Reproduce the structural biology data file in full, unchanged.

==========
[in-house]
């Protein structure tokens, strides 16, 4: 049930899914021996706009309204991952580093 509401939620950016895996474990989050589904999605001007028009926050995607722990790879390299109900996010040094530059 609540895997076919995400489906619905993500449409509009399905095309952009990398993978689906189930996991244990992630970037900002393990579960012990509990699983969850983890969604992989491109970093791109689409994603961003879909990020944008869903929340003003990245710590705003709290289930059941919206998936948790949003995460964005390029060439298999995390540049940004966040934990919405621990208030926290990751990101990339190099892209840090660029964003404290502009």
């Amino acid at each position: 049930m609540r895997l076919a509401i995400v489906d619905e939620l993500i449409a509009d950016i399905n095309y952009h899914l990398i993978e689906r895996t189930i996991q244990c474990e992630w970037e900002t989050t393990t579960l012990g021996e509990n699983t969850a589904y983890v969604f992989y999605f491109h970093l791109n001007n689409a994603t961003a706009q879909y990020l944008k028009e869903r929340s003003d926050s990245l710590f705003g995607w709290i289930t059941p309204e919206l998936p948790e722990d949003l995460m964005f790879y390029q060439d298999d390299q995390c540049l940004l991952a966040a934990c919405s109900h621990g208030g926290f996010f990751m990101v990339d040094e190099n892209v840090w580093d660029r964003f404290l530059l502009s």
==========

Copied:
[in-house]
């Protein structure tokens, strides 16, 4: 049930899914021996706009309204991952580093 509401939620950016895996474990989050589904999605001007028009926050995607722990790879390299109900996010040094530059 609540895997076919995400489906619905993500449409509009399905095309952009990398993978689906189930996991244990992630970037900002393990579960012990509990699983969850983890969604992989491109970093791109689409994603961003879909990020944008869903929340003003990245710590705003709290289930059941919206998936948790949003995460964005390029060439298999995390540049940004966040934990919405621990208030926290990751990101990339190099892209840090660029964003404290502009």
């Amino acid at each position: 049930m609540r895997l076919a509401i995400v489906d619905e939620l993500i449409a509009d950016i399905n095309y952009h899914l990398i993978e689906r895996t189930i996991q244990c474990e992630w970037e900002t989050t393990t579960l012990g021996e509990n699983t969850a589904y983890v969604f992989y999605f491109h970093l791109n001007n689409a994603t961003a706009q879909y990020l944008k028009e869903r929340s003003d926050s990245l710590f705003g995607w709290i289930t059941p309204e919206l998936p948790e722990d949003l995460m964005f790879y390029q060439d298999d390299q995390c540049l940004l991952a966040a934990c919405s109900h621990g208030g926290f996010f990751m990101v990339d040094e190099n892209v840090w580093d660029r964003f404290l530059l502009s």